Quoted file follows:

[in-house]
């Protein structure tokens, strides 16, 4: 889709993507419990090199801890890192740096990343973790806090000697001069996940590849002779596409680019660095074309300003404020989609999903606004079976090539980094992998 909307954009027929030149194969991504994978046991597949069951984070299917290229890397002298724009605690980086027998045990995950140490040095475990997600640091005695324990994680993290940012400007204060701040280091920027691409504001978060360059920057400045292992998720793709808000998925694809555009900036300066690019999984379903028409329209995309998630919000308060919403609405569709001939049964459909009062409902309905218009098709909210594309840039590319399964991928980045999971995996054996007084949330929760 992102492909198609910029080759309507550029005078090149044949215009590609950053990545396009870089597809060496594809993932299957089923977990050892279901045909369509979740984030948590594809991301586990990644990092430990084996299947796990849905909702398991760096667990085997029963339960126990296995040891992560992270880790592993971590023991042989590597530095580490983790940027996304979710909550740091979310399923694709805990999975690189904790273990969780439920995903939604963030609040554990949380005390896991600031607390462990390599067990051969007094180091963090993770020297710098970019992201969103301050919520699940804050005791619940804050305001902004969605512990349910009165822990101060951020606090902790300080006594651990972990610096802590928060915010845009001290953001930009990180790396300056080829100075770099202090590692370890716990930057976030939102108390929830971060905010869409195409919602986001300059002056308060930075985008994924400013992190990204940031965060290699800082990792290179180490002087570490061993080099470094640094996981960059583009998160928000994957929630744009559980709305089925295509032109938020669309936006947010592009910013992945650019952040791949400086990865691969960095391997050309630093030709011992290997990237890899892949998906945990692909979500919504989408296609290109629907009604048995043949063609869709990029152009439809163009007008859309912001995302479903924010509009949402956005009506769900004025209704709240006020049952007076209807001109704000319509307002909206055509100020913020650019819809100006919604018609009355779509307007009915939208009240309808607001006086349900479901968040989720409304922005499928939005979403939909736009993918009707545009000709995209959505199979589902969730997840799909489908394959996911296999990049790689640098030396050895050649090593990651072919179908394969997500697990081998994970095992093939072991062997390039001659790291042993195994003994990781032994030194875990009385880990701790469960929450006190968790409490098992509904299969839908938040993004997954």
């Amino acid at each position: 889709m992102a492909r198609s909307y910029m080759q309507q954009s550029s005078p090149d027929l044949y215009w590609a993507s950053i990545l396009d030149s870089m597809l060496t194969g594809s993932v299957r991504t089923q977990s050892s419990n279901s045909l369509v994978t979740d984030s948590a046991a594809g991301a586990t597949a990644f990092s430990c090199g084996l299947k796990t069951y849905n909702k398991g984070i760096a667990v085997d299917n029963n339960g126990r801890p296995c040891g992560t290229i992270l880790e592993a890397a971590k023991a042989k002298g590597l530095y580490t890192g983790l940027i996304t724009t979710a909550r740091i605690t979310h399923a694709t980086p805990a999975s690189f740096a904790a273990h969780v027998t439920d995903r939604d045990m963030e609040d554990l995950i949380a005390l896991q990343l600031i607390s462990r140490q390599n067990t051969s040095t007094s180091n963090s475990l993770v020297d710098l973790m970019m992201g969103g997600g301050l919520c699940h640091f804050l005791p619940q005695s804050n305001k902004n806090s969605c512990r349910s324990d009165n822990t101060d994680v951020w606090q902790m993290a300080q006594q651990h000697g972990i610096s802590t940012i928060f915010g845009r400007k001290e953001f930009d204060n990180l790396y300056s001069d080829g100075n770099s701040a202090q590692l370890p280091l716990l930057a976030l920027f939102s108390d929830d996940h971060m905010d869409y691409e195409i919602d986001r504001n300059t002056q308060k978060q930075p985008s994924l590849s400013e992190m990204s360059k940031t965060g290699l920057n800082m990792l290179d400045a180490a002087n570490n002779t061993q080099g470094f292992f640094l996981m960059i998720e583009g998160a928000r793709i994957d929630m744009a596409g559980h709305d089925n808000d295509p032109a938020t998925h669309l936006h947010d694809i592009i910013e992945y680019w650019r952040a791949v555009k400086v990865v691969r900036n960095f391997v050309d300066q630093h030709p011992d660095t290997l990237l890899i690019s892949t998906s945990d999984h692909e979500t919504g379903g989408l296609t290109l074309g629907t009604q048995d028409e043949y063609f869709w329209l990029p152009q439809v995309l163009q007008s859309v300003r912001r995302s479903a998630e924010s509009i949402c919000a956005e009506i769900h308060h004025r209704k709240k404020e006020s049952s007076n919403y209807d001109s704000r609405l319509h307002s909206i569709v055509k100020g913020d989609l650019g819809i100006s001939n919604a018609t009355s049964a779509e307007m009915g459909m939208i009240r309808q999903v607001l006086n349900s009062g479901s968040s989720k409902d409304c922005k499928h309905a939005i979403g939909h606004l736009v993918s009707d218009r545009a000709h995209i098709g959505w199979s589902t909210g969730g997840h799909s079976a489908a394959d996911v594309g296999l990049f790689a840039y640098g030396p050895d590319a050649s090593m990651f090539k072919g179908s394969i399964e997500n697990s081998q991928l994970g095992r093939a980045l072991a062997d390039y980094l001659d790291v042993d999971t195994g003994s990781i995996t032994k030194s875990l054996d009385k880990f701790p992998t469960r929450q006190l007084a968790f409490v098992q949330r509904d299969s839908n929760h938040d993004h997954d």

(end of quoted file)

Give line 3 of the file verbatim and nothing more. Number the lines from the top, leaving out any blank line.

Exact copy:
């Amino acid at each position: 889709m992102a492909r198609s909307y910029m080759q309507q954009s550029s005078p090149d027929l044949y215009w590609a993507s950053i990545l396009d030149s870089m597809l060496t194969g594809s993932v299957r991504t089923q977990s050892s419990n279901s045909l369509v994978t979740d984030s948590a046991a594809g991301a586990t597949a990644f990092s430990c090199g084996l299947k796990t069951y849905n909702k398991g984070i760096a667990v085997d299917n029963n339960g126990r801890p296995c040891g992560t290229i992270l880790e592993a890397a971590k023991a042989k002298g590597l530095y580490t890192g983790l940027i996304t724009t979710a909550r740091i605690t979310h399923a694709t980086p805990a999975s690189f740096a904790a273990h969780v027998t439920d995903r939604d045990m963030e609040d554990l995950i949380a005390l896991q990343l600031i607390s462990r140490q390599n067990t051969s040095t007094s180091n963090s475990l993770v020297d710098l973790m970019m992201g969103g997600g301050l919520c699940h640091f804050l005791p619940q005695s804050n305001k902004n806090s969605c512990r349910s324990d009165n822990t101060d994680v951020w606090q902790m993290a300080q006594q651990h000697g972990i610096s802590t940012i928060f915010g845009r400007k001290e953001f930009d204060n990180l790396y300056s001069d080829g100075n770099s701040a202090q590692l370890p280091l716990l930057a976030l920027f939102s108390d929830d996940h971060m905010d869409y691409e195409i919602d986001r504001n300059t002056q308060k978060q930075p985008s994924l590849s400013e992190m990204s360059k940031t965060g290699l920057n800082m990792l290179d400045a180490a002087n570490n002779t061993q080099g470094f292992f640094l996981m960059i998720e583009g998160a928000r793709i994957d929630m744009a596409g559980h709305d089925n808000d295509p032109a938020t998925h669309l936006h947010d694809i592009i910013e992945y680019w650019r952040a791949v555009k400086v990865v691969r900036n960095f391997v050309d300066q630093h030709p011992d660095t290997l990237l890899i690019s892949t998906s945990d999984h692909e979500t919504g379903g989408l296609t290109l074309g629907t009604q048995d028409e043949y063609f869709w329209l990029p152009q439809v995309l163009q007008s859309v300003r912001r995302s479903a998630e924010s509009i949402c919000a956005e009506i769900h308060h004025r209704k709240k404020e006020s049952s007076n919403y209807d001109s704000r609405l319509h307002s909206i569709v055509k100020g913020d989609l650019g819809i100006s001939n919604a018609t009355s049964a779509e307007m009915g459909m939208i009240r309808q999903v607001l006086n349900s009062g479901s968040s989720k409902d409304c922005k499928h309905a939005i979403g939909h606004l736009v993918s009707d218009r545009a000709h995209i098709g959505w199979s589902t909210g969730g997840h799909s079976a489908a394959d996911v594309g296999l990049f790689a840039y640098g030396p050895d590319a050649s090593m990651f090539k072919g179908s394969i399964e997500n697990s081998q991928l994970g095992r093939a980045l072991a062997d390039y980094l001659d790291v042993d999971t195994g003994s990781i995996t032994k030194s875990l054996d009385k880990f701790p992998t469960r929450q006190l007084a968790f409490v098992q949330r509904d299969s839908n929760h938040d993004h997954d």